The first group ingested a protein supplement in either the morning or evening. Another group was asked to drink protein shakes before and immediately after workouts. The third was a control group that did not use any protein supplements.
At the end of the ten weeks, the authors saw no significant differences among the groups. There was no change in body fat percentage nor any added strength, power, or hypertrophy gains.
In 2013, Brad Schoenfeld, Alan Aragon, and James Krieger conducted a meta-analysis of randomized controlled trials (the gold standard when it comes to the quality of studies). 6https://www.ncbi.nlm.nih.gov/pmc/articles/PMC3879660/
This is the first meta-analysis of the long-term effect (six weeks or more) of consuming protein around workouts and its impact on strength and hypertrophy adaptations. The sample size was large, with 478 subjects for strength outcomes and 525 subjects for hypertrophy outcomes.
Key Outcomes Of This Meta-Analysis
-Evidence does not support the claim that pre-workout or post-workout consumption of protein enhances strength or muscle building.
-The anabolic window of opportunity is much wider, 4-6 hours post-workout instead of less than 1 hour as earlier believed (This was also concluded in Study 1).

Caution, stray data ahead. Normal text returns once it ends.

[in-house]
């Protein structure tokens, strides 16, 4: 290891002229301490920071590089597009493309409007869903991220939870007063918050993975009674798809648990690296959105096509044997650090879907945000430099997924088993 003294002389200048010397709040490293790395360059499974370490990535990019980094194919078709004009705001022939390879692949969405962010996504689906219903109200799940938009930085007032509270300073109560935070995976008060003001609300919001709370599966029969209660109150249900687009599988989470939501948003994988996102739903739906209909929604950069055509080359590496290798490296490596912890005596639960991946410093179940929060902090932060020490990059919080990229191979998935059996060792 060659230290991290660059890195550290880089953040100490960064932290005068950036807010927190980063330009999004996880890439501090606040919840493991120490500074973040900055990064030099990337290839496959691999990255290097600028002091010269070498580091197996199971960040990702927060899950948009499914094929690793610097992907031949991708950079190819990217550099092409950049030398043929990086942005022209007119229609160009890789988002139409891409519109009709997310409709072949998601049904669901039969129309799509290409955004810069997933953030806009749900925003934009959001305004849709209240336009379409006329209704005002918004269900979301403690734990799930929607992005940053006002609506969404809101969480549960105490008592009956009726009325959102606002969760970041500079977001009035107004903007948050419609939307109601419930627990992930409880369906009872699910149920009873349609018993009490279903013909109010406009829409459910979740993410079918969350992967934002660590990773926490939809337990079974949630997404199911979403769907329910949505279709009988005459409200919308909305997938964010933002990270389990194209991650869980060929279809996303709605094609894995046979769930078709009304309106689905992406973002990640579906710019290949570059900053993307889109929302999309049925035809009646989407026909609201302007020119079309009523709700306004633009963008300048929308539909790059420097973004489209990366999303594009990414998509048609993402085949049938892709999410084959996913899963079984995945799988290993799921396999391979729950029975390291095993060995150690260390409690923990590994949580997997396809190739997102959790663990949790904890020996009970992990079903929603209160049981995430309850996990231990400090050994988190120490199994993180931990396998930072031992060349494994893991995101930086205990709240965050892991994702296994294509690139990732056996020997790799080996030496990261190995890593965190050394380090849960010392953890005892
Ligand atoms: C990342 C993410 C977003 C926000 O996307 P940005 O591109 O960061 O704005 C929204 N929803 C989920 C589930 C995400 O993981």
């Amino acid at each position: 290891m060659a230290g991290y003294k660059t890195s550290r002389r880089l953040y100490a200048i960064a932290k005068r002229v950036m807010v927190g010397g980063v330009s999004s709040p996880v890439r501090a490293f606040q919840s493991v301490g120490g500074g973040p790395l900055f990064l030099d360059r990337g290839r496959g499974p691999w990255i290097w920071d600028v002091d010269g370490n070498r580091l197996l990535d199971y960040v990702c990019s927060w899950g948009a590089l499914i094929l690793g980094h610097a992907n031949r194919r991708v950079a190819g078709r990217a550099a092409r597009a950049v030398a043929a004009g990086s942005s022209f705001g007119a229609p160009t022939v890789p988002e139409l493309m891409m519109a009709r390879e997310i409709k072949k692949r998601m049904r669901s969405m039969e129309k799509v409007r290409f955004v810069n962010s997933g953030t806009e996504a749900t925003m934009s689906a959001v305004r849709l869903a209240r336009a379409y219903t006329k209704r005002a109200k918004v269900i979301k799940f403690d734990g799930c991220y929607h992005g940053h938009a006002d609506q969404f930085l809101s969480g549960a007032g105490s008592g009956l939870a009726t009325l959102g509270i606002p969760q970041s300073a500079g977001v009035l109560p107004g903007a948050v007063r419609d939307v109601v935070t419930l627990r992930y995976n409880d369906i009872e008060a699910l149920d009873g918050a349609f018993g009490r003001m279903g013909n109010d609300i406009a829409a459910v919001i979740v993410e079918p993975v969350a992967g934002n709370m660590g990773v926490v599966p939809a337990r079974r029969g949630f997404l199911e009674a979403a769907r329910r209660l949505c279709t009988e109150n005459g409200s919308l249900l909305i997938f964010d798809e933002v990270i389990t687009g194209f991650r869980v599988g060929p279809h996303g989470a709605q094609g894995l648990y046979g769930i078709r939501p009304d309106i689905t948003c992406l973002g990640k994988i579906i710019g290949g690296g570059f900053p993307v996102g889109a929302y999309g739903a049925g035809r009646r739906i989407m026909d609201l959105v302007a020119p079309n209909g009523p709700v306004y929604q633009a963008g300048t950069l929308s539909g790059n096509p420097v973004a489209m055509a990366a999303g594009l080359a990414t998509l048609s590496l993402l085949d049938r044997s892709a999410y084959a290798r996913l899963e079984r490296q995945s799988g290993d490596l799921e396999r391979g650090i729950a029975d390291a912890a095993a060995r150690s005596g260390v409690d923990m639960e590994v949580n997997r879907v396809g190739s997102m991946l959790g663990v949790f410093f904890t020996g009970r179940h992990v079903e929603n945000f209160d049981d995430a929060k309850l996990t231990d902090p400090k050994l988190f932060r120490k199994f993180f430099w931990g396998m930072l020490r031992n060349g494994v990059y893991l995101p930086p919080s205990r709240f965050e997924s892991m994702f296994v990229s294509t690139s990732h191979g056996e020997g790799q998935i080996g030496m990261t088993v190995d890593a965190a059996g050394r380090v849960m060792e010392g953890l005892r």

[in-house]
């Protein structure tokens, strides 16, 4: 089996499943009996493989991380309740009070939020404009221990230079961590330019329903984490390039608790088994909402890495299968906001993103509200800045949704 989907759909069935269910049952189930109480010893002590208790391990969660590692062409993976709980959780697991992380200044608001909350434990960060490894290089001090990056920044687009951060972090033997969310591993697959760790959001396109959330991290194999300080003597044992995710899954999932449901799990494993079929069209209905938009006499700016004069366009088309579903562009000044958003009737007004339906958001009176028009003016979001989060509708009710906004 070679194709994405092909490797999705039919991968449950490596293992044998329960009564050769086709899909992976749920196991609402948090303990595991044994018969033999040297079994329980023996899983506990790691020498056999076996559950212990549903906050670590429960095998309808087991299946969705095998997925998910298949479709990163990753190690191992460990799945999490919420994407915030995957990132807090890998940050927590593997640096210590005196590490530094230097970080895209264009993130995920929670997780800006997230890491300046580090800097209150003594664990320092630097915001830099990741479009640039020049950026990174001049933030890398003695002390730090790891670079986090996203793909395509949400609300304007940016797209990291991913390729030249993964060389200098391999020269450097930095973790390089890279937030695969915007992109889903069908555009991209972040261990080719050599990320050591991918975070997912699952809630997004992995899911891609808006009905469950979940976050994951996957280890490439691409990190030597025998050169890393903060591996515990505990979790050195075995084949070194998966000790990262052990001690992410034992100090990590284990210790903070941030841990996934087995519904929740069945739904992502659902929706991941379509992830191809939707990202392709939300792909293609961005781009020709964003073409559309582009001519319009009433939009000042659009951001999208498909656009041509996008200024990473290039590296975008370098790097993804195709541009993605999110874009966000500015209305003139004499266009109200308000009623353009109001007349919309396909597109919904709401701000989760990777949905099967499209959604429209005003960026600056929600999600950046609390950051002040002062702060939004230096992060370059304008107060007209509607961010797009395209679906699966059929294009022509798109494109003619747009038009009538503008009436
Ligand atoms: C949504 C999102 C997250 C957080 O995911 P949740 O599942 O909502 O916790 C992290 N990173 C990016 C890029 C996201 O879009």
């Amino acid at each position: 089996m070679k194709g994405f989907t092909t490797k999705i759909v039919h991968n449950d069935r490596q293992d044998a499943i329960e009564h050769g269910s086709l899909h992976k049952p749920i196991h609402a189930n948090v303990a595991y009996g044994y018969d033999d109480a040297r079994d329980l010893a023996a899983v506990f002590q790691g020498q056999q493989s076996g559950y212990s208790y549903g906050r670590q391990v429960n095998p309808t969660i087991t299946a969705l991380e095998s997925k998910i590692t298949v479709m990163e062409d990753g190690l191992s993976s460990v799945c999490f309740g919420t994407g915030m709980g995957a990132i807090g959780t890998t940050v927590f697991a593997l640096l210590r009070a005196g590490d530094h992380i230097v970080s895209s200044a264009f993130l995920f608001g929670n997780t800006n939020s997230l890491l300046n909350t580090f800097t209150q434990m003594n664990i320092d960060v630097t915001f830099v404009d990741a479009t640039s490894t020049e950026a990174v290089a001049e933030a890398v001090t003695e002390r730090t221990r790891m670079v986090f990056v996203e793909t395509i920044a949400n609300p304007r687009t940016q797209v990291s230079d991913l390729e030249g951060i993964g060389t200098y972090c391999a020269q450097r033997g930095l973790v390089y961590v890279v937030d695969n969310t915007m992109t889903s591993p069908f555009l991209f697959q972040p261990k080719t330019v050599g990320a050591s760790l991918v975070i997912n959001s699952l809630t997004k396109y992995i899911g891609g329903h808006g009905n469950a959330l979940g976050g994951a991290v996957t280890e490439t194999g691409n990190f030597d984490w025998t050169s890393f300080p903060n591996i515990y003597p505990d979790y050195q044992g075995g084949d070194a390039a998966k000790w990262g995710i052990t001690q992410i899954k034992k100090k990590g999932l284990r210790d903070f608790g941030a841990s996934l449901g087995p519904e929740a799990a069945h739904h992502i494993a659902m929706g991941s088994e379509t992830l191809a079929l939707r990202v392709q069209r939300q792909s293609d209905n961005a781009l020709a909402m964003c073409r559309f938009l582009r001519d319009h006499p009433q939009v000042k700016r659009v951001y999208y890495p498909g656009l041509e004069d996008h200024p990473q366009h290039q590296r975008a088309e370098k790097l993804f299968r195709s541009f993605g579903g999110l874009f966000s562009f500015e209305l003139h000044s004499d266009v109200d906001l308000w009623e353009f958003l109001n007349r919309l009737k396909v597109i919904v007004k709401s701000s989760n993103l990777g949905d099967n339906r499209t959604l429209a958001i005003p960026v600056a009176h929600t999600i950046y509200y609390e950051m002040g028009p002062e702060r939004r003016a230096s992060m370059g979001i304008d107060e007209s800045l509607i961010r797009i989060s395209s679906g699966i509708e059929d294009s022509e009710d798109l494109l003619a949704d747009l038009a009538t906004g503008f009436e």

-The overall protein intake in a day matters more than when it is consumed.
Another study concluded that intermittent fasting, which requires a person to limit their feeding window, does not affect muscle growth. 7https://academic.oup.com/ajcn/article/90/5/1244/4598111
Conclusion & My Recommendation
Protein is awesome! It has essential functions in the human body. When you are active, protein requirements increase. If your goal is to lose fat and build muscle mass, you must consume 1.2-2g of protein/ kg of body weight every day.
Before worrying about protein timings, try to build dietary habits that ensure your total protein intake is within the above range. If you are into strength training, CrossFit, or any other high-intensity workouts, aim for the higher end of the range, i.e., 1.6-2g of protein per kg of body weight.
Only when you can consistently consume the optimal amounts of protein discussed above should you worry about protein timings.
Practical Guidelines For Protein Timing To Maximize Muscle Growth And Recovery
Let’s help Rocky get his protein timing right based on his preference, tolerance, and lifestyle choices. Rocky weighs 70kg, and his goal is to maximize muscle strength and hypertrophy.
Let’s put Rocky in three lifestyle scenarios and understand the best strategy in each case with regard to protein timings.
Lifestyle Scenario 1) Fasted Workout In The Morning
7 AM- Morning fasted workout
8 AM- Immediately post-workout, consume 24g of protein, ideally a fast-acting whey protein
Note: If Rocky does not take supplements, he should have a high-protein breakfast soon after his workout.
9 AM- Breakfast. If Rocky did not have a supplement immediately post-workout, he must eat breakfast as soon as possible to avoid muscle breakdown. For the rest of the day, Rocky can focus on eating around 1.6-2g of protein/kg of his body weight divided into a few meals.
Lifestyle Scenario 2) Afternoon Workout
10 AM- A high-protein breakfast
1 PM- A pre-workout snack comprising 30g of protein
3 PM- Workout